I have something to say. Fair warning: you may not like it, but it’s important to me, so it needs to be said.
Consider it a public service announcement.
I am aware that sex sells: cars, beer, magazines, and yes, books. I have felt pressure to up the ante with my own books, since I’m intent on making a career out of writing. I’m aware that even marketing my work as “YA” may disappoint some readers, because many young adult books are steamier now than they were when I was in high school (good grief, do I sound old).
That’s not the route I’m choosing to take with my books, but I respect the right of other authors to do so.
What I can never respect is the trend of many New Adult and erotica novels romanticizing rape. The reason I’ve become more aware of this is because I’m a member of several book promotional groups in which authors can share teasers of their work – usually a picture captioned with a line of dialogue, and these advertisements end up on my newsfeed.
Why stay involved in these groups, you ask? On the one hand, I treat them as marketing tools (which they are), and since marketing is a part of my job, this aspect is an occupational hazard for me. It’s flattering when someone is willing to help promote your work, and as a courtesy, I’ll do the same for him or her. I don’t want to be selfish and accept help without “paying it forward.”
But lately, it’s been difficult. Some very friendly women have supported me and my work, but I cannot do the same for them because their excerpts, their teasers, the snippets of dialogue from their characters’ mouths are triggering to me.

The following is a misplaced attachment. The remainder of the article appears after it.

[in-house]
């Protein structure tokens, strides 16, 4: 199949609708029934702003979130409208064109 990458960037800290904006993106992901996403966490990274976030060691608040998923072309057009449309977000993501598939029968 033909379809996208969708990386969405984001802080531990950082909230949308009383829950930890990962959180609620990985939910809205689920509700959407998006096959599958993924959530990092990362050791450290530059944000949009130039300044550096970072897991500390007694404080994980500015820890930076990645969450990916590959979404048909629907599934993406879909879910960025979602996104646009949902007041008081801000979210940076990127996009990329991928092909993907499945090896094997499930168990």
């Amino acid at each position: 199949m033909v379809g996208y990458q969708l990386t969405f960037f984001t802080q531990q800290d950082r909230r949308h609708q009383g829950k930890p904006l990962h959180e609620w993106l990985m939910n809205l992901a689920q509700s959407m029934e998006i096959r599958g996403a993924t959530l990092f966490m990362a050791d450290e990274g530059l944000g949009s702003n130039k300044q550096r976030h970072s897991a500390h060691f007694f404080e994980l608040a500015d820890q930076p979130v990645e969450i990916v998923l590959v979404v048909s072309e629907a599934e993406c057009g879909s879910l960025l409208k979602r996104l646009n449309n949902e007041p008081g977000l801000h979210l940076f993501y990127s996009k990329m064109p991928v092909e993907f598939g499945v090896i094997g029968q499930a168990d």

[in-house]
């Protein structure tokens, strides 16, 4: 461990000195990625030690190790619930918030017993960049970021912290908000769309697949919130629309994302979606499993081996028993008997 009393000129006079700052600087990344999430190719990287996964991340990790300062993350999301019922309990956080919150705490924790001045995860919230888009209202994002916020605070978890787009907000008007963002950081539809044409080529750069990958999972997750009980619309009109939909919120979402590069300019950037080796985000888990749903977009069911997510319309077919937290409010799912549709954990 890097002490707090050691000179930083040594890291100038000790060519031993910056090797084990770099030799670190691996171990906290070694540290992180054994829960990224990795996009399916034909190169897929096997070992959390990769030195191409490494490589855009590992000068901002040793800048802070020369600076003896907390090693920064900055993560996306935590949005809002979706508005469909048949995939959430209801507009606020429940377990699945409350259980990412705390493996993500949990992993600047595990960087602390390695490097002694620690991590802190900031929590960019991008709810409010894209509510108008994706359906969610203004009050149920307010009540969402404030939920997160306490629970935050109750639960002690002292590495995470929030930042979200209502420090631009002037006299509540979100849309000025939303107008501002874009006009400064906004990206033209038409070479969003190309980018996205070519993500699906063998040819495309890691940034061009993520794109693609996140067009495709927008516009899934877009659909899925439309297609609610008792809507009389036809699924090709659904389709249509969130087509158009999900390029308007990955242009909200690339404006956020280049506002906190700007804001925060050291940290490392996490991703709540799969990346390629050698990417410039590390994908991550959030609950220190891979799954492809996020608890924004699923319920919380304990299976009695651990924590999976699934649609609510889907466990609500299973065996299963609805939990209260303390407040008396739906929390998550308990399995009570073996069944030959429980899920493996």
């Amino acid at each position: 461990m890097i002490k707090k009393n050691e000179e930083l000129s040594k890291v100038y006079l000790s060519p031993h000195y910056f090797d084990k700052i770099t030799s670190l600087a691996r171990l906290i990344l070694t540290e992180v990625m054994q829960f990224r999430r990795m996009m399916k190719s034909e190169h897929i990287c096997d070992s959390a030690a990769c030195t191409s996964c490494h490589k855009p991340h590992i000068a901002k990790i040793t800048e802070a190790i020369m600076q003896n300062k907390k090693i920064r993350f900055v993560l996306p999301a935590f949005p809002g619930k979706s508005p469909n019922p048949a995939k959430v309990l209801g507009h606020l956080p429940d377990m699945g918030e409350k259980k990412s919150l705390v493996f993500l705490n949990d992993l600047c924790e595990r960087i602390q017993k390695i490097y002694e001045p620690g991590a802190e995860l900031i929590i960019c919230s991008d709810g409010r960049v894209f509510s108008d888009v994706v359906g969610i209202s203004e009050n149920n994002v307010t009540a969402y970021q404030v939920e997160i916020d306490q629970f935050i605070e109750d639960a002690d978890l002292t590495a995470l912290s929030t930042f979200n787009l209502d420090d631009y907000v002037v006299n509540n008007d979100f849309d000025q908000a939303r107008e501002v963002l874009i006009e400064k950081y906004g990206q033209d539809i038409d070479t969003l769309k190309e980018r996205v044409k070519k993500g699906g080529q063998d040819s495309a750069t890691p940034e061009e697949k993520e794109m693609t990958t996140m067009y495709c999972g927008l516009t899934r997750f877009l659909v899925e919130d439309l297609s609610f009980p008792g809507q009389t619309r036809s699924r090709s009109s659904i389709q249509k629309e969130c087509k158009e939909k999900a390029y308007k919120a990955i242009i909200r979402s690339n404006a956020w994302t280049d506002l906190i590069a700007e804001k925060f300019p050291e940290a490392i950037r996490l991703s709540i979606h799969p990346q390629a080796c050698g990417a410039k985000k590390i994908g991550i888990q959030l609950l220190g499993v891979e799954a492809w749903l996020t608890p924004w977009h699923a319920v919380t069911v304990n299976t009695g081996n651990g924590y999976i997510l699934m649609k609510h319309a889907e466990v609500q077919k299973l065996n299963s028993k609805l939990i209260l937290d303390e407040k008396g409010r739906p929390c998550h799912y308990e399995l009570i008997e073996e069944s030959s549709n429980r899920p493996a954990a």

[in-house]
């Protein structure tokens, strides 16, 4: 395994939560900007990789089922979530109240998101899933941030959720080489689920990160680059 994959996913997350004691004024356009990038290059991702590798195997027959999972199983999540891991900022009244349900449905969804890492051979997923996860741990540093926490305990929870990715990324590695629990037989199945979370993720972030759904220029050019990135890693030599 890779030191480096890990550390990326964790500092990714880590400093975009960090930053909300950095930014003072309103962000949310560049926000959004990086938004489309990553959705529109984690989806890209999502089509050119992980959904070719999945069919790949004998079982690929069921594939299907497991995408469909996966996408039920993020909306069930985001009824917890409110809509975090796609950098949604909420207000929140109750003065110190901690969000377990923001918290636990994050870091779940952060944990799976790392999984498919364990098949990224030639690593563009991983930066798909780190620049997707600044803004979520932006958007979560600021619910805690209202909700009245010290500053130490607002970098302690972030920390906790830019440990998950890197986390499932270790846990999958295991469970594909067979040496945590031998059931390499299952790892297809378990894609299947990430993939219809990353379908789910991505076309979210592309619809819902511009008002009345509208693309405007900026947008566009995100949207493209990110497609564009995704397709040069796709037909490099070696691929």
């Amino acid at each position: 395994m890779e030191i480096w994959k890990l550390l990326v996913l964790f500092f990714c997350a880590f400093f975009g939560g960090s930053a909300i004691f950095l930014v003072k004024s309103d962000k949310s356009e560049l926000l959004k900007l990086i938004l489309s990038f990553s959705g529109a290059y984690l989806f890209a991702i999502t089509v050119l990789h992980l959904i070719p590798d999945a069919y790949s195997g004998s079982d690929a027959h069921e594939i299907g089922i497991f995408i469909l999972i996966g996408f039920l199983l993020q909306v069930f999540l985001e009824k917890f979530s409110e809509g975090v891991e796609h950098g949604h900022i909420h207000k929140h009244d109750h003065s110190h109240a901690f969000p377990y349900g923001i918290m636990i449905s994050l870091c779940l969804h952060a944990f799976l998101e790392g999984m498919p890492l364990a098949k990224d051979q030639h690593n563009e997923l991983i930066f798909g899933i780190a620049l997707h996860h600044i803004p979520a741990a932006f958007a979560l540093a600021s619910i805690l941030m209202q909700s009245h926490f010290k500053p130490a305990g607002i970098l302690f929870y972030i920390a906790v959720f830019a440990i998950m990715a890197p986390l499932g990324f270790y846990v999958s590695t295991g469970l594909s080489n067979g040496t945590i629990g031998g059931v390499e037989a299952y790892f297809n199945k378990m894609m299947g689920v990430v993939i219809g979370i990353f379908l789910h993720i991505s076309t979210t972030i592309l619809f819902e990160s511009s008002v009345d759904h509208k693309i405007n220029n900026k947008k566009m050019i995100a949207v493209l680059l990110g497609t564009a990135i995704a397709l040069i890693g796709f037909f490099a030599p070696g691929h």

I don’t intend to criticize these authors, but the idea of romanticized rape in general. “Romanticized rape” sounds like an oxymoron, I know, but it’s so prevalent and normalized today that I’m sure most people don’t see it that way. And who can blame them? “No means yes” or “No means try harder to convince her otherwise” is so mainstream that I didn’t recognize it as rape when it happened to me. You may be wondering, what kind of person doesn’t know she’s being raped?
Someone who grew up in a culture that doesn’t understand the meaning of consent. This isn’t a case of agreeing to sexual activity that is regretted later, then calling it rape. I knew something wasn’t right, the entire time. I knew something was wrong the moment I first said “no” and was promptly told, “It will be fun, I promise.”
I’ve heard so many similar stories from other women since, I decided to write a book about it. Believe me, this struggle is real.
This post may end up getting lost in the void of pissy internet rants, but with all due respect and sincerity, I ask you to consider why a woman’s “no” and a man’s “Come on, you’ll like it!” is considered sexy. I ask you to consider how much the scene will change if instead both partners are equally into each other and what they are doing.
I’m not trying to take anyone’s first amendment rights away. Just know that by continuing to perpetuate these rape-y “love scenes,” what you are really doing is making it that much harder for people like me to share their stories, and be taken seriously.
Anyone who says they were raped deserves to be taken seriously, whether their experience involved emotional coercion or being held at gunpoint. Changing your mind about having sex is fine, so long as that decision is made OF YOUR OWN ACCORD AND NO ONE ELSE’S.
And now, back to your regular lives.